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Good news report from Canada

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27 July 2008

4 July was the 4th day of the first month of the 3rd year of Canadian national consciousness rising to invincibility, as indicated by the following press reports:

4 July 2008

The Canadian Press - Ivey index suggests economy still solid (4 July 2008) The Ivey purchasing managers index—an indicator of economic activity in Canada—has come in higher than expected for June at 69.6, pointing to continuing solid expansion. The index was up from 67.4 in June 2007 and 62.2 in June 2006. The latest reading of 69.6 was well above the consensus expectation of 63 among economists who follow the index. According to a commentary from Action Economics, 'the main takeaway is that the index remains in solidly expansionary territory that is consistent with continued growth in Canadian businesses.'

From a CBC News report on this: Purchasing managers upped their buying in June from May, the Ivey Purchasing Managers Index (PMI) reported. The PMI was at 69.6 at the end of June, up from 62.5 in May. A figure above 50 shows purchasing managers are optimistic. Participants are asked: 'Were your purchases last month in dollars higher, the same, or lower than the previous month?' In June, 53.6 per cent said higher and 31.9 per cent said the same.

The Canadian Press - Bankruptcies drop in May (4 July 2008) New figures show that bankruptcies dropped in May. The Office of the Superintendent of Bankruptcies is reporting 7,918 bankruptcies in May, down from 8,270 in April and 8,008 in May 2007. There were 7,364 personal bankruptcies and 554 business bankruptcies in May. May's 7,364 personal bankruptcies were 8.4 per cent less than in April and 1.5 per cent less than in May 2007. Business bankruptcies were down 6.4 per cent from April.

Canwest News Service - Canada's labour market better than most (2 July 2008) Canada's labour market is in better shape than those in most industrial nations, says the Organization for Economic Cooperation and Development (OECD), the think tank of the world's industrial countries, in its annual report on employment in its 30 member countries. The report noted that the proportion of Canadian adults working is at an all-time high of 74 per cent, seven percentage points higher than the average for the world's industrial countries.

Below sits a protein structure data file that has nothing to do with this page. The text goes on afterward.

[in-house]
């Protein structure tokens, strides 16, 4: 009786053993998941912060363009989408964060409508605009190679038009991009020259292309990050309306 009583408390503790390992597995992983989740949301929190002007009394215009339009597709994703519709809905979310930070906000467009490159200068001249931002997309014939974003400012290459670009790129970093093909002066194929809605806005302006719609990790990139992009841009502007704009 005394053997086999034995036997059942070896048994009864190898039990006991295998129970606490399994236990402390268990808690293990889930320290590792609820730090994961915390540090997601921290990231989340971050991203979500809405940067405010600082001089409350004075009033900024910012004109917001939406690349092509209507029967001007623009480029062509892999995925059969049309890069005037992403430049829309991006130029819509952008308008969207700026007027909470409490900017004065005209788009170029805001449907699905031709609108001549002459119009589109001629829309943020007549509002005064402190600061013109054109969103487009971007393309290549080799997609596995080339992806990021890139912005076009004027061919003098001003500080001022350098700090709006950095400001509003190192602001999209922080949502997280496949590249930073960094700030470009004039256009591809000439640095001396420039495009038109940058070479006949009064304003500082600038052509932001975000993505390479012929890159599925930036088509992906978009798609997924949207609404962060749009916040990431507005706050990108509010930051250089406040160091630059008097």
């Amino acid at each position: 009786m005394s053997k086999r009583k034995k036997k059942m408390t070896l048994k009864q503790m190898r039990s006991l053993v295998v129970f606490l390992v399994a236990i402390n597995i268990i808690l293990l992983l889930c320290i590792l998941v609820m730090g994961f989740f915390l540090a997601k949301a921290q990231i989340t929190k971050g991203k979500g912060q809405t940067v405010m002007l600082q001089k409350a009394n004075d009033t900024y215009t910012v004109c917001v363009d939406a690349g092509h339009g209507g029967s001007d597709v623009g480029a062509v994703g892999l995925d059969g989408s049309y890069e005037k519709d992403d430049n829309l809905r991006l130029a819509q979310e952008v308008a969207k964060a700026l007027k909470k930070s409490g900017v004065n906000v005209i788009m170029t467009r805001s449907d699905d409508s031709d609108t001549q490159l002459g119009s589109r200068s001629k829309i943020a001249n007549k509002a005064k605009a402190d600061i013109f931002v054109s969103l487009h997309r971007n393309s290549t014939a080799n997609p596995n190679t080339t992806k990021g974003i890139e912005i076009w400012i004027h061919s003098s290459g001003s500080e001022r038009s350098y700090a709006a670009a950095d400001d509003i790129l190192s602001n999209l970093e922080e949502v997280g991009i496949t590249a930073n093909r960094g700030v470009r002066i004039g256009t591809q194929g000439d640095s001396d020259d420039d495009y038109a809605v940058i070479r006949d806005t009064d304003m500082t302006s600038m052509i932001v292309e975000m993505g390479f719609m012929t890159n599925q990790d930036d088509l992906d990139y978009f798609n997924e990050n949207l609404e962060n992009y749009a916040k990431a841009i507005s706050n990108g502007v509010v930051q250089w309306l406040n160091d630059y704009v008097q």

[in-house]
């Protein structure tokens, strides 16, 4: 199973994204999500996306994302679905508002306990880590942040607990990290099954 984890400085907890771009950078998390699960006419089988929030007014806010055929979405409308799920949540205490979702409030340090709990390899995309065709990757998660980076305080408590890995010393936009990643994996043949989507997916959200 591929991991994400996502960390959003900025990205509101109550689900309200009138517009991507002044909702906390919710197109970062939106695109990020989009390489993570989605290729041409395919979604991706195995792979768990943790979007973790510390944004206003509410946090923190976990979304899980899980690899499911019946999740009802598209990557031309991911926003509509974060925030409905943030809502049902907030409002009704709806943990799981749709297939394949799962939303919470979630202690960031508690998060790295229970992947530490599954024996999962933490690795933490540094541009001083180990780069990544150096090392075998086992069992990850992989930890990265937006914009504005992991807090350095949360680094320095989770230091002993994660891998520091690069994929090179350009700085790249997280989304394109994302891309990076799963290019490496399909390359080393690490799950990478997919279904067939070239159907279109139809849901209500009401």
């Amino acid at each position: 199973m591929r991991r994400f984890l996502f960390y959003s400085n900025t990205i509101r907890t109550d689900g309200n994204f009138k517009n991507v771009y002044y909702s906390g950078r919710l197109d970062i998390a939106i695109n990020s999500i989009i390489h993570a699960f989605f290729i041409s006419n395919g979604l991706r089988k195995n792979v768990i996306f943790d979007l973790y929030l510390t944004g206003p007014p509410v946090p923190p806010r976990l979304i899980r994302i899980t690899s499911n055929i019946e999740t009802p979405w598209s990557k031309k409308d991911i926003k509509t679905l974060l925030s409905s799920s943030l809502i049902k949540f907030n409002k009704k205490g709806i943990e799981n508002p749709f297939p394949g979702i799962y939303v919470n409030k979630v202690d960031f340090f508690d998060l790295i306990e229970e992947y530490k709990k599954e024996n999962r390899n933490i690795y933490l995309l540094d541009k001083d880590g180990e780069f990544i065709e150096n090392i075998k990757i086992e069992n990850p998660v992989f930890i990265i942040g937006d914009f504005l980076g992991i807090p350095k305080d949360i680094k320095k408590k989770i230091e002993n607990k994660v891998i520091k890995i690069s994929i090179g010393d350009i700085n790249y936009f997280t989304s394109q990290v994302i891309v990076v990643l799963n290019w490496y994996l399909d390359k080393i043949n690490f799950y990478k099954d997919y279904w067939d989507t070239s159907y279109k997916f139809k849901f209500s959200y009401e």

From a Canadian Economic Press report on this: Canada enjoys an enviable employment rate and will escape much of the job loss associated with prior economic slowdowns, according to a new report by the OECD.

The Financial Post - Brain drain in Reverse: After years of leaving for greener pastures, Canada's wayward financial talent is coming home (28 June 2008) After 12 years in London managing Merrill Lynch's global currencies division, Harry Culham returned to Canada in May to join CIBC World Markets as the head of fixed income and currencies. 'Canada has changed a lot since I left in 1994. I've come back to a much more confident country, whether it be in finance, the economy, technology or the commodities sector,' says Mr Culham. Mr Culham is part of a small army of well-educated Canadians in the financial sector who left the country in the 1990s for greener pastures and more money. But new opportunities at home appear to be reversing that trend and the number of notable returnees is on the rise.

The Canadian Economic Press - Cdn car sales down from June 2007 record, but still respectable, analyst says (2 July 2008) June sales of light vehicles in Canada tumbled 5.7% compared to the same period last year, according to DesRosiers Automotive Consultants, but the picture may not be as gloomy as the numbers seem. 'Sales being down 5.7% is not the end of the world, given last year was the best June on record,' Dennis DesRosiers, president of DesRosiers Automotive Consultants, said of the 159,529 units sold. 'It actually indicates sales are very respectable. I was actually surprised they were this strong.' Fuel prices were wielding heavy influence in the sales data with cars up 4.3% and light truck sales down 17.6%. 'We still think that come the end of the year that sales will be slightly behind last year's number although the market could surprise us by coming in a little stronger,' DesRosiers wrote.

From a Globe and Mail report on this: BMW Canada set a monthly sales record last month while Mercedes-Benz Canada and Toyota Canada posted their best June sales on record. The strength of BMW, Mercedes, Toyota, and others in Canada, compared with the weakness of Ford Motor Co. of Canada and General Motors of Canada, relates to their fuel-efficient vehicles, Dennis DesRosiers said.